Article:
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rural development

Connecting Health, Faith and Agriculture: How One Community is Using Agriculture to Support Community Health

In the rural community of Conetoe, North Carolina, residents are taking aim at the lack of access to healthy and nutritious food and its youth are leading the charge. In the predominately African American town, more than 60 youth participants of Conetoe Family Life Center (CFLC) have a direct role in the health and welfare of their community.

Conetoe Family Life Center was established in 2007 by Reverend Richard Joyner, a 2010 CNN Hero, to address persistent poverty and lack of access to healthy foods for the predominantly African American rural town of Conetoe, North Carolina.  As a result of CFLC’s efforts, the community has seen a dramatic decrease in negative health determinants.

100 Strong: Rural Impact County Challenge Achieves Goal

In April, the White House Rural Council partnered with the National Association of Counties to announce the Rural Impact County Challenge, a call for at least 100 counties to pledge to create opportunity for children in rural areas. On October 25, we achieved this goal. These 100 community leaders will prove instrumental in addressing the opportunity gap for rural kids, which is so often compounded by rural counties' distance from health and early learning programs, lack of access to public transportation, and higher rates of drug and substance abuse.

Small towns and rural communities are home to millions of Americans, include some of our most beautiful landmarks and provide the vast majority of food, energy, and environmental benefits for the rest of the country.

Distance Learning and Telemedicine projects

Some of the best stories about successful rural health projects are often from those who offer medical services, or those who benefit from those services.  It was inspiring to hear from an Oklahoma woman who cared for her elderly mother, thankful because broadband and telemedicine services meant she no longer had to spend the better part of an hour sending medical data to a hospital over 100 miles away via dial-up service and then wait another hour for medication instructions.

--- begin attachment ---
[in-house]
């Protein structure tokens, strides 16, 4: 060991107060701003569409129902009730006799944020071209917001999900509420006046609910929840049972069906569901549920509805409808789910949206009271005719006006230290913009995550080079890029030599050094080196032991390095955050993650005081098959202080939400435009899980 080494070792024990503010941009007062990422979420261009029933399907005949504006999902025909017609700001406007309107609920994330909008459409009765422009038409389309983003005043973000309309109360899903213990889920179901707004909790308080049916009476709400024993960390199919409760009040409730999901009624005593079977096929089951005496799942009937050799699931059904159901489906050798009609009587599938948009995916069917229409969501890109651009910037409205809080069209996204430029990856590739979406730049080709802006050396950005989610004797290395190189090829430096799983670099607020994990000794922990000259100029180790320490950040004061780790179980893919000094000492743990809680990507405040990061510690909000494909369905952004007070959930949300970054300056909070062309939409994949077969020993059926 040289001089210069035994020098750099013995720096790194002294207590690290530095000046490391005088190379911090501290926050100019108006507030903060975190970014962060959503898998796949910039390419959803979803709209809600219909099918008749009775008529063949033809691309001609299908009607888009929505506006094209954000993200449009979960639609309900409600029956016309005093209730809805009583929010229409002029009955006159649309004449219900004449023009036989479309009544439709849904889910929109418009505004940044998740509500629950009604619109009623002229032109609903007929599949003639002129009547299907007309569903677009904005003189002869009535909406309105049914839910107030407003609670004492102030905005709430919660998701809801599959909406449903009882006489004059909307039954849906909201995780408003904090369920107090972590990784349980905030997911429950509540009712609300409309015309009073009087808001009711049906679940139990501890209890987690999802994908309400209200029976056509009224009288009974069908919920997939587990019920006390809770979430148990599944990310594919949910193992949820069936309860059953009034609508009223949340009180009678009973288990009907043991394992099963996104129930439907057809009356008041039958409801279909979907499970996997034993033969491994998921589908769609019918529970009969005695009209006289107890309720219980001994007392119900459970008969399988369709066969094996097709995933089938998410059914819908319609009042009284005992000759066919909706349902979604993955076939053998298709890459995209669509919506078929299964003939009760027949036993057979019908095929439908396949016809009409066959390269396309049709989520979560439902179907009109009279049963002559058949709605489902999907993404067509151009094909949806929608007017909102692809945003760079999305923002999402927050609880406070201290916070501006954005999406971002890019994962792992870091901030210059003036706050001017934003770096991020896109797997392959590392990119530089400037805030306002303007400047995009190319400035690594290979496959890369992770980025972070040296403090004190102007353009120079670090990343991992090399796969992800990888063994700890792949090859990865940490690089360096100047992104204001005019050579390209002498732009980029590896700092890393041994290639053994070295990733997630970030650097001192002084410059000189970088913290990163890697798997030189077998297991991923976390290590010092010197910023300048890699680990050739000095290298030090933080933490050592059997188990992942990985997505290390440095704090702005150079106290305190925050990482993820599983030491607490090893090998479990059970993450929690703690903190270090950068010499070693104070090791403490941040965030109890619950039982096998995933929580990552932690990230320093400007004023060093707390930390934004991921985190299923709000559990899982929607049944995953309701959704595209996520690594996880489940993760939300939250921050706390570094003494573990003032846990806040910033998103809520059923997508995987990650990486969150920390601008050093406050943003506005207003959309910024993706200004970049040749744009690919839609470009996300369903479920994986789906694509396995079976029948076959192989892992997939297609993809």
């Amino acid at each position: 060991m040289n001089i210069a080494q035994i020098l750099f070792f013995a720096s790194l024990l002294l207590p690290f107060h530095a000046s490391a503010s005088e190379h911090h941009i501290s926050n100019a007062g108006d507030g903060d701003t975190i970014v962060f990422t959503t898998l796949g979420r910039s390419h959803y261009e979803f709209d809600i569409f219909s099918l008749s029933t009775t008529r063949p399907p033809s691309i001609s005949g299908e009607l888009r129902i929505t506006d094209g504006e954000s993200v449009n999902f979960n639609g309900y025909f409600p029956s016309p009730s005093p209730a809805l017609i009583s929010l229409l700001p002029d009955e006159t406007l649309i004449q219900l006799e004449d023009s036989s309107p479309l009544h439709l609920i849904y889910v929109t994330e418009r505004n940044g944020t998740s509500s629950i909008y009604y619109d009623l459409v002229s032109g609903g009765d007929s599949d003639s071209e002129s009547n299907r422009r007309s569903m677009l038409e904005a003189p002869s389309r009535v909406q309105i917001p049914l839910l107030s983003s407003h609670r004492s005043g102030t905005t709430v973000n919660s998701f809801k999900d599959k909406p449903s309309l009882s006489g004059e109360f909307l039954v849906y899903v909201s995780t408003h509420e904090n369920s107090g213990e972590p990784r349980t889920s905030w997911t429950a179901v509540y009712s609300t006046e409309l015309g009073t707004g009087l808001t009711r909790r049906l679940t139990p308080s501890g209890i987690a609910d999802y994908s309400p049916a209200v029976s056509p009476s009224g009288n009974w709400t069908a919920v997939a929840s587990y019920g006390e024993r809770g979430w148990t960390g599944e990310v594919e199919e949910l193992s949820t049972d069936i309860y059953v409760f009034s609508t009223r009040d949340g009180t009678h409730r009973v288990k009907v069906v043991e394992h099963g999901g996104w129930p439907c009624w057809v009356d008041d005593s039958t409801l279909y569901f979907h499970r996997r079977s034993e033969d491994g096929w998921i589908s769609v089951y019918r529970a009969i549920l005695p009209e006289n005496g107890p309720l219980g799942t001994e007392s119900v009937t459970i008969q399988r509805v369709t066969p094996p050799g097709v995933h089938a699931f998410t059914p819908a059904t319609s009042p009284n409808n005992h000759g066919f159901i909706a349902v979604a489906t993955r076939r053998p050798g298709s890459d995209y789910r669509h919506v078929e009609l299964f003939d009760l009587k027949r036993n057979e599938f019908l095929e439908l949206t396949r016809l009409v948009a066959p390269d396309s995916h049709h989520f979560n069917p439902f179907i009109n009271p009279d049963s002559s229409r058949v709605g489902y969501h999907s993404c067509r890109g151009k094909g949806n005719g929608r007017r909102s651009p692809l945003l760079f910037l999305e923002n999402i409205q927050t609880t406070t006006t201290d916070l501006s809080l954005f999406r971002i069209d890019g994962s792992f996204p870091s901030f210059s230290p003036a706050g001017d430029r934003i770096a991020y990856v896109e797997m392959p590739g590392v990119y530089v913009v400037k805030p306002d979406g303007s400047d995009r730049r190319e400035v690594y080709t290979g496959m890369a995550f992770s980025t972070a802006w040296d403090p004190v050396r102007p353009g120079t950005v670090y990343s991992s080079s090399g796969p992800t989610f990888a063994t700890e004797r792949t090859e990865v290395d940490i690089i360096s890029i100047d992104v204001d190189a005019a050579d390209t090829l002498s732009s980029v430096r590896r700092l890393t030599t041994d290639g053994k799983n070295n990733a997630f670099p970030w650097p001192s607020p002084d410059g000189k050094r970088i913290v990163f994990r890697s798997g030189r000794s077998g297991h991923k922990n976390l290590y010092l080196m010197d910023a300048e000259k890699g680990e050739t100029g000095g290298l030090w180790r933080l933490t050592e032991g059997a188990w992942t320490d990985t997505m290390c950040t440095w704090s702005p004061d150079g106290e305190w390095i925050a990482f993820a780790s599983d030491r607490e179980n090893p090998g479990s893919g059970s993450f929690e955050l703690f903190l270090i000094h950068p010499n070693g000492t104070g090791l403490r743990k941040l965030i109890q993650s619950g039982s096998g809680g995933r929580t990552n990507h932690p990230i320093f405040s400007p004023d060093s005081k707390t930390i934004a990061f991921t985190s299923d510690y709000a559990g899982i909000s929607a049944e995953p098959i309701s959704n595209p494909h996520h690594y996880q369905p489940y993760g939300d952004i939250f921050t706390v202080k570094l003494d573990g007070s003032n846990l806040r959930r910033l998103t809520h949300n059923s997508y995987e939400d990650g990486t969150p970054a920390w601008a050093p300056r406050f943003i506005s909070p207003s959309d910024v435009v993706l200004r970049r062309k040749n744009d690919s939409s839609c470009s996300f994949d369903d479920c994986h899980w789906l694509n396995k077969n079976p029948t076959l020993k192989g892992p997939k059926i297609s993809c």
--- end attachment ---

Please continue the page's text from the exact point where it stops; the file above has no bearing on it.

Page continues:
USDA funding for broadband and Distance Learning and Telemedicine services helps connect rural communities to medical services and improve access to quality care from health care experts. For example, Norton Healthcare Foundation in Kentucky provides specialty care to patients in rural communities using telemedicine technology.  Providers consult with specialists to determine changes in care and whether care can be managed locally.  This reduces unnecessary transfers and allows patients to remain in their community where their support system is. 

HHS and USDA Collaborating Since 2012 to Improve Local Access to Healthcare in Rural America

It has been five years since the President announced that the US Department of Agriculture (USDA) and the US Department of Health and Human Services (HHS) signed an agreement to streamline how our programs work together to support rural health and to improve the health and wellbeing of rural communities through the use of technology and health information that is accessible when and where it matters most.

In those five years, rural communities and rural health care providers in every state and territory have accessed USDA financing and HHS technical assistance to help improve local access to care and, and to support an interoperable health system.

Returning Veterans Put Down Roots with USDA

After 21 years of dedicated service in the United States Air Force, Jim and Laura Leffel looked to establish their “forever home.”  Both natives of the Midwest, they moved to a small farm south of Eau Claire, Wisconsin to plant their roots, quite literally.  Laura and Jim are now owners of Leffel Roots Apple Orchard, a 40 acre property that includes 2,500 apple trees and an on-site store where they sell bakery items, jams, cider, honey and more.

With the help of the U.S. Department of Agriculture, the Leffels will be able to expand their product lines further.  Last month, I visited their orchard with Wisconsin Congressman Ron Kind to announce the Leffels were among 325 recipients of Value Added Producer Grant (VAPG) funding totaling over $45 million. 

Advocacy and Outreach – Keys to Success in Serving Farmers, Ranchers and the Future of Agriculture in Underserved Communities